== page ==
How Do ESG Activities Affect Default Risk of Firms?
By Mete Tepe, Per Thastrom, and Robert Chang It is an open question as to how default risk is affected by Environmental, Social, and…
Climate risks can no longer be ignored or considered tail risks. The increased frequency and severity of extreme weather events has prompted the Securities and Exchange Commission (SEC) to issue a proposal intended to protect investors and address public interest. If adopted, the new rules would require SEC registrants to become more transparent about the climate risks they are facing and how they are mitigating these risks.
Operational and legal impacts will be significant for companies of all sizes, however, the complex nature of accounting for risks down to an asset-level, make banks and lenders particularly vulnerable to the proposed rule. Banks and other lenders face a particularly difficult disclosure situation. With regards to their transition risk: their primary emissions are indirect “financed emissions”. These emissions are particularly challenging to measure as they require data at the customer and product levels as well as associated emission factors. Inaccurate reporting on transition risk exposure could lead to serious reputational and compliance risks.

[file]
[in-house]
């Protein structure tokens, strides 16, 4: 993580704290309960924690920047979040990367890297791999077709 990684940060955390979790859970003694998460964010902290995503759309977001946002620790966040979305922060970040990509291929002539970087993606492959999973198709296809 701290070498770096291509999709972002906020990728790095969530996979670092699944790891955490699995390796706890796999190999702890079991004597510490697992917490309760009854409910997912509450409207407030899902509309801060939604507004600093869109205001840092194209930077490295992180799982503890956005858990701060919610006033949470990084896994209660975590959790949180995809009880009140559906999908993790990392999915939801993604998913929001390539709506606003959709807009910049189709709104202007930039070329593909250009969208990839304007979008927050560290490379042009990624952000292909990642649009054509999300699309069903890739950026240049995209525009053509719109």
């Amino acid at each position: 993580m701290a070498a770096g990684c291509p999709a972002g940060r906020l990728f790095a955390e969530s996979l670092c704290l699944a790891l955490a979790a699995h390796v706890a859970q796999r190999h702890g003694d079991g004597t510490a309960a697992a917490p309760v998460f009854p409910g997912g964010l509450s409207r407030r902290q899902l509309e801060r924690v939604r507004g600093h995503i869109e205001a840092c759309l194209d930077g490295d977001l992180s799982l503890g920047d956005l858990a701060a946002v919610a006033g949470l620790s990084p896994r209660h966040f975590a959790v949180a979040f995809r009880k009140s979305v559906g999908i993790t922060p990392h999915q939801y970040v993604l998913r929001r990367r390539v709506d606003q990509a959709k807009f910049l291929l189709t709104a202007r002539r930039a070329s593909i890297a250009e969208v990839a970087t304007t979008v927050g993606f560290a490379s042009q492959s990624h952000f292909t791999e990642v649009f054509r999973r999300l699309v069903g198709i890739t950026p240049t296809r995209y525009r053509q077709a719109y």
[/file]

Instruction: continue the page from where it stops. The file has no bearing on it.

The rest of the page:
Moreover, the difficulties in assessing the physical risk on portfolios should not be underestimated. For institutions with large portfolios, physical climate risk assessments at the asset level poses challenges. Granular mapping of climate risks to assets through a geospatial layer may be required. Advanced climate models may be needed for forward looking assessments. For transition risk, banks, and lenders face assessment challenges specifically in the context of financed emissions. Financed emissions, are difficult to measure due to numerous data collection and methodology challenges.
We encourage you to download the complete White Paper to better understand the core elements of the SEC proposal and learn more about the implications for financial institutions, with a focus on banks and lenders. We believe that an underappreciated opportunity for climate risk management is to regularly incorporate physical and transition risk assessments into loan reviews. Compliance with the SEC proposal will require robust, auditable, and integrated systems and may naturally fit in the loan review process. We conclude our White Paper by providing key considerations for achieving compliance in fiscal year 2023.